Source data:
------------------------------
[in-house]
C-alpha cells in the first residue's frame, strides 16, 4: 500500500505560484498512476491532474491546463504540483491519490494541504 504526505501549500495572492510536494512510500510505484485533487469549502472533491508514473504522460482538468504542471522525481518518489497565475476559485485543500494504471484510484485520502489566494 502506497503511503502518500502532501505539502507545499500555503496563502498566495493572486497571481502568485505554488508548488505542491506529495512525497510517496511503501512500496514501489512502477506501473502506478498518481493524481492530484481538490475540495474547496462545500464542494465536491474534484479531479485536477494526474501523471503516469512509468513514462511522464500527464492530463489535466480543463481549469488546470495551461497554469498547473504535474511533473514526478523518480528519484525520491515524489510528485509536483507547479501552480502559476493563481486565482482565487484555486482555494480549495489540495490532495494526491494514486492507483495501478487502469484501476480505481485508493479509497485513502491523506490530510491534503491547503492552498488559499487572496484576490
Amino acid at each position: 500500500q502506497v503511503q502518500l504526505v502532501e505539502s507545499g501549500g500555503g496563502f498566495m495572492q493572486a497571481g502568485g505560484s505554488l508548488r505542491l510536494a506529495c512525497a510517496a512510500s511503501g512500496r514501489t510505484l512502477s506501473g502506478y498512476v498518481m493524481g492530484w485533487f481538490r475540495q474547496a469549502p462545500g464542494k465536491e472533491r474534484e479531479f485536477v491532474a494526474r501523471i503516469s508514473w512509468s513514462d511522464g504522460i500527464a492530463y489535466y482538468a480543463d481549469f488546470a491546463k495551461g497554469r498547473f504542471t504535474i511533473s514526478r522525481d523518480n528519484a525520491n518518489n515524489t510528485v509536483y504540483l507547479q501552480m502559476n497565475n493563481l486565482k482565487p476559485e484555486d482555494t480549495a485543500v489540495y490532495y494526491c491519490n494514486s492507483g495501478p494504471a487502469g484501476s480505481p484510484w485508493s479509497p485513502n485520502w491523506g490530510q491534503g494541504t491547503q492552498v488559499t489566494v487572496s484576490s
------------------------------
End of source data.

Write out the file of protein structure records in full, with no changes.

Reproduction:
[in-house]
C-alpha cells in the first residue's frame, strides 16, 4: 500500500505560484498512476491532474491546463504540483491519490494541504 504526505501549500495572492510536494512510500510505484485533487469549502472533491508514473504522460482538468504542471522525481518518489497565475476559485485543500494504471484510484485520502489566494 502506497503511503502518500502532501505539502507545499500555503496563502498566495493572486497571481502568485505554488508548488505542491506529495512525497510517496511503501512500496514501489512502477506501473502506478498518481493524481492530484481538490475540495474547496462545500464542494465536491474534484479531479485536477494526474501523471503516469512509468513514462511522464500527464492530463489535466480543463481549469488546470495551461497554469498547473504535474511533473514526478523518480528519484525520491515524489510528485509536483507547479501552480502559476493563481486565482482565487484555486482555494480549495489540495490532495494526491494514486492507483495501478487502469484501476480505481485508493479509497485513502491523506490530510491534503491547503492552498488559499487572496484576490
Amino acid at each position: 500500500q502506497v503511503q502518500l504526505v502532501e505539502s507545499g501549500g500555503g496563502f498566495m495572492q493572486a497571481g502568485g505560484s505554488l508548488r505542491l510536494a506529495c512525497a510517496a512510500s511503501g512500496r514501489t510505484l512502477s506501473g502506478y498512476v498518481m493524481g492530484w485533487f481538490r475540495q474547496a469549502p462545500g464542494k465536491e472533491r474534484e479531479f485536477v491532474a494526474r501523471i503516469s508514473w512509468s513514462d511522464g504522460i500527464a492530463y489535466y482538468a480543463d481549469f488546470a491546463k495551461g497554469r498547473f504542471t504535474i511533473s514526478r522525481d523518480n528519484a525520491n518518489n515524489t510528485v509536483y504540483l507547479q501552480m502559476n497565475n493563481l486565482k482565487p476559485e484555486d482555494t480549495a485543500v489540495y490532495y494526491c491519490n494514486s492507483g495501478p494504471a487502469g484501476s480505481p484510484w485508493s479509497p485513502n485520502w491523506g490530510q491534503g494541504t491547503q492552498v488559499t489566494v487572496s484576490s